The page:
Are urban soils similar to natural soils of river valleys?
Journal of Soils and Sediments, Springer, 2015/15/8/1716-1724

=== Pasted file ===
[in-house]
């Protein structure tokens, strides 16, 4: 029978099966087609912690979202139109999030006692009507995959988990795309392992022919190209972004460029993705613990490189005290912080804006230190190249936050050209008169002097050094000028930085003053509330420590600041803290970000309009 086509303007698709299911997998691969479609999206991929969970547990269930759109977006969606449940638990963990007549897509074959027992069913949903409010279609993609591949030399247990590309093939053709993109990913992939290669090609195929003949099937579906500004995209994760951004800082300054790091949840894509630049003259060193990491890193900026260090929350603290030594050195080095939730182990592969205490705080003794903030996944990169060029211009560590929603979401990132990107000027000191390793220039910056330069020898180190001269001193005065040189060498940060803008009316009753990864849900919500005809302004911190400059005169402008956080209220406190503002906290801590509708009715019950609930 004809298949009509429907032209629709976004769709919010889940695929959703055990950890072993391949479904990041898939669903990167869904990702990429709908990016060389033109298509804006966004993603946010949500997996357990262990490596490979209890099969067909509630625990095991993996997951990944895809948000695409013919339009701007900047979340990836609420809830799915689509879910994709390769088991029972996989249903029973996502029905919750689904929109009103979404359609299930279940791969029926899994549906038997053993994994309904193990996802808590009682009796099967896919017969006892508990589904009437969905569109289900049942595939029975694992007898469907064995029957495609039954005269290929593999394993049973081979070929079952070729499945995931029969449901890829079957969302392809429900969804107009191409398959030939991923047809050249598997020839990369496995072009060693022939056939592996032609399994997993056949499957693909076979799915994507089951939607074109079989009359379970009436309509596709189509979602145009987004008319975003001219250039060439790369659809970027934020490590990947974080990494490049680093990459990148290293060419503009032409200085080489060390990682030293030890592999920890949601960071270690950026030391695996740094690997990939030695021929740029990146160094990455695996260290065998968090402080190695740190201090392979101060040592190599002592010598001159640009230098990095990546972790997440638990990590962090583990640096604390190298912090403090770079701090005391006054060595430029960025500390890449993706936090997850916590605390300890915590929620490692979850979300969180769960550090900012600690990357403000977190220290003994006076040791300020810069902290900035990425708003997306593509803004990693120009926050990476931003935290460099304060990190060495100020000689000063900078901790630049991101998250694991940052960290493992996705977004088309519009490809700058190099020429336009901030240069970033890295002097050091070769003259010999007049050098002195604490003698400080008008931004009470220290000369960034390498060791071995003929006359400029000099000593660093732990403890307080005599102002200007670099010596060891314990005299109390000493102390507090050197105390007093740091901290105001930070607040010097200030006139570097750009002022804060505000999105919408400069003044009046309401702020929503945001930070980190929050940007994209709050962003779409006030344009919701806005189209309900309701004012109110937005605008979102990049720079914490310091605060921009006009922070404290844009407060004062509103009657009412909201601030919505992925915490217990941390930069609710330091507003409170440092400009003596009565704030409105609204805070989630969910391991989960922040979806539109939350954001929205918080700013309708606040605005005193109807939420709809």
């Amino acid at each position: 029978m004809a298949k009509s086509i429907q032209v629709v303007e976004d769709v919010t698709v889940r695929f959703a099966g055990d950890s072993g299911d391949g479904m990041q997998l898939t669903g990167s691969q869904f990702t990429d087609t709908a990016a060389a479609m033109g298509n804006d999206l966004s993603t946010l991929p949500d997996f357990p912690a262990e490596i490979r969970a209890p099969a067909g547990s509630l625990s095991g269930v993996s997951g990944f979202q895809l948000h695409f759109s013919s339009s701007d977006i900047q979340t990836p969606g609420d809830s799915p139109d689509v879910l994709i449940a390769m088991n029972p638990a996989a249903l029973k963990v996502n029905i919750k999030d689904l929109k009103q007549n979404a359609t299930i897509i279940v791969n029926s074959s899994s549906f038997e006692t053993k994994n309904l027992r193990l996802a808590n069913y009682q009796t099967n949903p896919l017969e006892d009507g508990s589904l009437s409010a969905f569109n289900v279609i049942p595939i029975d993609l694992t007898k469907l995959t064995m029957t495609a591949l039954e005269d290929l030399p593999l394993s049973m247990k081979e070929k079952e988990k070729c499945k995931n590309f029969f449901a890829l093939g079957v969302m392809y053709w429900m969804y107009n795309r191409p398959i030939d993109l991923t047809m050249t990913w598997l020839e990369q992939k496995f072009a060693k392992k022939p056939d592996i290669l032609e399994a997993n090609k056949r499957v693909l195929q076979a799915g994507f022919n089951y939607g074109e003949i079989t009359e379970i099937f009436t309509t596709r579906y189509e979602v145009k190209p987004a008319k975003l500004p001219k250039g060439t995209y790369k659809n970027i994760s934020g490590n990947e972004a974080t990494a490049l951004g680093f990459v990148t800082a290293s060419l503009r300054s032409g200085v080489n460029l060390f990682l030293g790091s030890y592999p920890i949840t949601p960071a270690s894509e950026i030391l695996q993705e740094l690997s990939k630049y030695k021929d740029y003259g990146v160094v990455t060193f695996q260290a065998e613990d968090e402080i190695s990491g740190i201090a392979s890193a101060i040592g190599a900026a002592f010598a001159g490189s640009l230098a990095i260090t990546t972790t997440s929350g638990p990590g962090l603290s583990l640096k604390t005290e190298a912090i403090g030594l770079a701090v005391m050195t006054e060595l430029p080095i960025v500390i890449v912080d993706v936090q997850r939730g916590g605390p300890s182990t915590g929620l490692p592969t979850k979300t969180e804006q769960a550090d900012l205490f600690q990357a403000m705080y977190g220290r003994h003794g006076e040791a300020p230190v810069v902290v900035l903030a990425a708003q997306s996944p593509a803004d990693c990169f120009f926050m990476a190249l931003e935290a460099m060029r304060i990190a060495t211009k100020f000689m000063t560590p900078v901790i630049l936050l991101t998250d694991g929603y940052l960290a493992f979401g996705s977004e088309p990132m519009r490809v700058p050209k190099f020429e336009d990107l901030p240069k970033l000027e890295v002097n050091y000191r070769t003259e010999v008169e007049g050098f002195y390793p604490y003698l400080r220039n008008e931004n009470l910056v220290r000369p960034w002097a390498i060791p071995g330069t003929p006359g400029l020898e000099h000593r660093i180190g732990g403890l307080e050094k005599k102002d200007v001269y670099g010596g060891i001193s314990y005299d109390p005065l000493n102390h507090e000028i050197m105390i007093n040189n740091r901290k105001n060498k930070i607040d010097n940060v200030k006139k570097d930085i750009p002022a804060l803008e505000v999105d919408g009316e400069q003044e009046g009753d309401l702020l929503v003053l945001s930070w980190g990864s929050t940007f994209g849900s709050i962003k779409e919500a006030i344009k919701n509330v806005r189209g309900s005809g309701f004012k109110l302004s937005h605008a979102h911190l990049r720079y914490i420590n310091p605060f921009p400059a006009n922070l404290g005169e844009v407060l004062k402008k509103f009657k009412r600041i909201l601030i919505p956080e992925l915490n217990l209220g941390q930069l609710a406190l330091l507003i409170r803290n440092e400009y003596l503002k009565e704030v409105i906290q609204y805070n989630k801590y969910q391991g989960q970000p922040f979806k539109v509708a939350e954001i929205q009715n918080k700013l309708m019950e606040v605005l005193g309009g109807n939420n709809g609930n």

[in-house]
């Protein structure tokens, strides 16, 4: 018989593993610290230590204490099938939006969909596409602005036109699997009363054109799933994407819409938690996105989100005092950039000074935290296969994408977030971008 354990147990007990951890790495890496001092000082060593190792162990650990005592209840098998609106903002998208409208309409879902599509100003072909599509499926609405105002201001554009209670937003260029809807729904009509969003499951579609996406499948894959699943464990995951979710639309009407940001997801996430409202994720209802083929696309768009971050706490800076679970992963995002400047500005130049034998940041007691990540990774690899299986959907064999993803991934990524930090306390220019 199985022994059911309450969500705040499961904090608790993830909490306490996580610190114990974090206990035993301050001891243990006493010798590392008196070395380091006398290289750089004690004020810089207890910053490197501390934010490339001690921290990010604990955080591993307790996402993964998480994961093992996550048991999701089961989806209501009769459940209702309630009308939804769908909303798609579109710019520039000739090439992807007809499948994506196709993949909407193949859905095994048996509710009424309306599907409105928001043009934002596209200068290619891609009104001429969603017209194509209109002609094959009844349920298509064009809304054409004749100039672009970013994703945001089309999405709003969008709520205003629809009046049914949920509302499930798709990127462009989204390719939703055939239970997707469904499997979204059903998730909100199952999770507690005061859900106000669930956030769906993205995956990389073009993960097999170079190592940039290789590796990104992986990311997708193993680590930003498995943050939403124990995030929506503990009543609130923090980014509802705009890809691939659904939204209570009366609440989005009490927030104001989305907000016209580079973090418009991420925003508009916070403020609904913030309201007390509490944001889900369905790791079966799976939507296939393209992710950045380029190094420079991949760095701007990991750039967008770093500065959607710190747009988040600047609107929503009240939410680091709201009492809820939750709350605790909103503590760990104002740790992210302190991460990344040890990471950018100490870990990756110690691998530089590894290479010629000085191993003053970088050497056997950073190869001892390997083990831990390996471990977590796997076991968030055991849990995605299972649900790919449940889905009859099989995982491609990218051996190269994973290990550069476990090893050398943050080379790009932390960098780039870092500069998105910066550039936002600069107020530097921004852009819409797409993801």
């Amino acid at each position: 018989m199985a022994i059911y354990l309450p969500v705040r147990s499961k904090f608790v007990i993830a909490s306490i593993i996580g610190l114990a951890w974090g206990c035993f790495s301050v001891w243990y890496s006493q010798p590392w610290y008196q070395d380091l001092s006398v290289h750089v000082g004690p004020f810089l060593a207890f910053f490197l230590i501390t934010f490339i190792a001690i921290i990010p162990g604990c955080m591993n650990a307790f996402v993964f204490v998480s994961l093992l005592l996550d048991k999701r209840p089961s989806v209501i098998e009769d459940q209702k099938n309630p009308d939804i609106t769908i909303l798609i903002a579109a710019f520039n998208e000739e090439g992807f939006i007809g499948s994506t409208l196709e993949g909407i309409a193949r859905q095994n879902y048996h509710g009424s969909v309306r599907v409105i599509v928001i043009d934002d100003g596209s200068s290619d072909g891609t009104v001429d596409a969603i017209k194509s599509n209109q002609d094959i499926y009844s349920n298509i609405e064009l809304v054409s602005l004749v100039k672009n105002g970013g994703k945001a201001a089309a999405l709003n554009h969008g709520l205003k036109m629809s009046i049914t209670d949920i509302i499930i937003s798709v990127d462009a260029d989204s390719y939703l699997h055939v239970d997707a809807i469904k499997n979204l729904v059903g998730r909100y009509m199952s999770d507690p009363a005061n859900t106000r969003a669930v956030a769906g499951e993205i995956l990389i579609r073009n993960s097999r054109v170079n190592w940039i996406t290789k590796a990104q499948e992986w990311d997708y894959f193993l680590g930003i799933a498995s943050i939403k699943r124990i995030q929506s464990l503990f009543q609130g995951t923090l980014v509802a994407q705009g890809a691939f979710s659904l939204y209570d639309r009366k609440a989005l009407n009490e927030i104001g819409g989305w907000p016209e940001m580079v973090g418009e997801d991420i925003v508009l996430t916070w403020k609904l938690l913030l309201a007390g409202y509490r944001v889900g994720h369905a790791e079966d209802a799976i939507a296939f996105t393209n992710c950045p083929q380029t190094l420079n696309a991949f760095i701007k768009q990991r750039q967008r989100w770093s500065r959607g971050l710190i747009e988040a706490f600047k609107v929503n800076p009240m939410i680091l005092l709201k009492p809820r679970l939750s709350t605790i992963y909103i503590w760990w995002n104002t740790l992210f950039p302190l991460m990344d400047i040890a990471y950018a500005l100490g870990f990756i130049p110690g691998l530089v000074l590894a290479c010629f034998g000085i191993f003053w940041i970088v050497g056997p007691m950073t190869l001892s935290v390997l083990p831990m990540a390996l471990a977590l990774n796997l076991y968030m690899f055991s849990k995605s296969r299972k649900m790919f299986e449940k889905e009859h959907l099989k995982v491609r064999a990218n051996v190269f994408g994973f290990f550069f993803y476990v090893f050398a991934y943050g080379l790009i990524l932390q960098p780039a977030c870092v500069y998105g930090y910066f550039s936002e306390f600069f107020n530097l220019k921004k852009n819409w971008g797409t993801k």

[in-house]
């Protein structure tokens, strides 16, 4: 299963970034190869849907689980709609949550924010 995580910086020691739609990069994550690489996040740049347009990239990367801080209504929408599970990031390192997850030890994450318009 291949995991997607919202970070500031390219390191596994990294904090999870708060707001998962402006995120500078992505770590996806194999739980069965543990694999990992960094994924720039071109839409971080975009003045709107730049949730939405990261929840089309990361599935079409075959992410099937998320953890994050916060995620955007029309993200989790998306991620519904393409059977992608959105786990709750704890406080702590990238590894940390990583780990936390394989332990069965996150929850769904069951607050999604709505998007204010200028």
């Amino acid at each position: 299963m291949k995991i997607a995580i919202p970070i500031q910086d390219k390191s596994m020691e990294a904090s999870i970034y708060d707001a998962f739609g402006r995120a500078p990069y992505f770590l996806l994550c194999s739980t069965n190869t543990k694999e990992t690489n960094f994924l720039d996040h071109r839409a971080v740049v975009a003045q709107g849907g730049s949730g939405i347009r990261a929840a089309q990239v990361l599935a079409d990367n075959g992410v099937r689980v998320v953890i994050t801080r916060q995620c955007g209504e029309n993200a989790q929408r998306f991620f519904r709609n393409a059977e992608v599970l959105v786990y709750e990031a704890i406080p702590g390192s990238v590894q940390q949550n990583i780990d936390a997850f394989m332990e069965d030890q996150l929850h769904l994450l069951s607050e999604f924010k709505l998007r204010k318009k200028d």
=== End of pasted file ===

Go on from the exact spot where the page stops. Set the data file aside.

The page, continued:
<i>Purpose</i> Urban soils and soils of river valleys are constituted of heterogeneous materials that have been manipulated, disturbed or transported at different spatial and temporal scales. Despite these similarities, little is known about soil evolution in urban soils and their comparison with natural soils remains therefore highly useful. We hypothesized that, according to their degree of perturbation, urban soils and natural soils of river valleys have similar soil processes related to their structure, physical and chemical characteristics. <br> <i>Materials and methods</i> Using a synchronic approach, we compared two soil gradients, one located in the natural reserve of the Allondon River (canton of Geneva, Switzerland) and the other in and around the city of Neuchâtel, Switzerland. A total of five alluvial and 18 urban soil profiles were described according to vegetation type and alluvial terraces formed at different distances from the river for the river valley ecosystem and to soil age for the urban ecosystem. Correlations between soil gradients and classical physical (soil depth, particle-size distribution, coarse fraction) and chemical (C<sub>org</sub>, pH<sub>H2O</sub>, P<sub>tot</sub>, N<sub>tot</sub>, CaCO<sub>3</sub>, CEC and C/N ratio) parameters of soils were first tested in order to identify similarities and differences among soil gradients. Data of soil properties were then clustered hierarchically in order to identify soil group classification. <br> <i>Results and discussion</i> Our results showed similarities and differences between soil gradients. In the urban context, soil thickness was positively correlated to soil age, while the coarse fraction, sand content and C/N were negatively correlated to soil age gradient. In soils of the river valley, most of the chemical variables were either negatively (pH<sub>H2O</sub> and CaCO<sub>3</sub>) or positively (CEC, C<sub>org</sub> and N<sub>tot</sub>) correlated to soil distance from the river. These differences between gradients can be mainly explained by parent material, depositional conditions and land use which can influence soil processes. However, alluvial soils were well clustered with two identified urban soil groups according to soil maturity. Evolved alluvial soils far from the river were grouped with natural and near natural urban soils. Conversely, “young” perturbed alluvial soils were most clustered with human-made soils. <br> <i>Conclusions</i> From the two selected soil gradients, soils on alluvial sediments are similar to urban soils in some characteristics. However, parent material, depositional conditions and soil and vegetation interactions on soil processes (e.g. matter cycle, energy flux) still need more investigation. This study contributes to the development of a natural soil reference for urban soils.
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